Interlaced floral patterns form another consistent example of this artistic evolution. On September 16 in New York, Sotheby's sells a meiping vase from the time of the Southern Song, lot 6 estimated $ 2.5M, 28.6 cm high.
The meiping is one of the most common shapes of Chinese vases, with a swollen shoulder and a very small opening that enables it to be used as a flower vase. Meiping means 'vase for plum blossoms'.
At that time when the cobalt blue was not yet used, the decoration is incised without added colors. The lilies and lotus are guided by rotating stems in an intricate network of spirals. Amidst that lush two infant boys appear, one on each side of the vase.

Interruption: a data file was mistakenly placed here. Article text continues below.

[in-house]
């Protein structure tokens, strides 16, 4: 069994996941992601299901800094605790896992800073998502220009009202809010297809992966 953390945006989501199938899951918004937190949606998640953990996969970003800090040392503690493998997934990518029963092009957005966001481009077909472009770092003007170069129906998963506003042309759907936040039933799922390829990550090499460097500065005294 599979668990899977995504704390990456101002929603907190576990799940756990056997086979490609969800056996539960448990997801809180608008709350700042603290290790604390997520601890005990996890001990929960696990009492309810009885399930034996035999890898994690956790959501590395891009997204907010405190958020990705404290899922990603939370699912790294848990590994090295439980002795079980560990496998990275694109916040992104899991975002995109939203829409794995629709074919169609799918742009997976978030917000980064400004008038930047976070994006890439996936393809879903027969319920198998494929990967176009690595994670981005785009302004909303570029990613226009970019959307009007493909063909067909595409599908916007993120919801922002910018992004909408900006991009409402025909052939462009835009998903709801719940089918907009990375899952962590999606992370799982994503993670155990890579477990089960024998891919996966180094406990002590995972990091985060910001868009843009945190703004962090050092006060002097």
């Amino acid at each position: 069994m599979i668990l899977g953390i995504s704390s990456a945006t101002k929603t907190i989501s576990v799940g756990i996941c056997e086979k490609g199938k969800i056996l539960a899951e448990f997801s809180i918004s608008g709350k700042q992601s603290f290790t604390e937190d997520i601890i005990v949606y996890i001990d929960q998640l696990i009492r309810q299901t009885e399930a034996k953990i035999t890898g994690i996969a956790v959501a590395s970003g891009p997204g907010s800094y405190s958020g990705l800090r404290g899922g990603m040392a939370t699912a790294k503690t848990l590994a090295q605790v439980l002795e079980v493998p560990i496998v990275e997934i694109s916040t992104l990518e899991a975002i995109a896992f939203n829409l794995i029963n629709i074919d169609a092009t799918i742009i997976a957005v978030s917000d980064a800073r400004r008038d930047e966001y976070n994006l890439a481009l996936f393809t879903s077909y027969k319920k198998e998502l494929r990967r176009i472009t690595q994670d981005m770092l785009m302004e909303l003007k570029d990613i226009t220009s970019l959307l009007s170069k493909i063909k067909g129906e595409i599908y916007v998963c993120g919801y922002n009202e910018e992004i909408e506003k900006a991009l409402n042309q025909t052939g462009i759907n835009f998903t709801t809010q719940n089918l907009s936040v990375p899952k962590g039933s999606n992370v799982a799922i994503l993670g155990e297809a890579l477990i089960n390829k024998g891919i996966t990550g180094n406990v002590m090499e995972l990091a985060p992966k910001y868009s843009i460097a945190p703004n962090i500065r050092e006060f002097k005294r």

The theme of the baby in the flowers had begun in the Chinese iconography at the end of the Tang Dynasty to express the hope of abundance and perhaps also the reincarnation.
The ancient Chinese loved the glazes in very pale colors. The glaze of this meiping is a qingbai in a translucent light green that does not mask the perfection of the white ceramic bulk.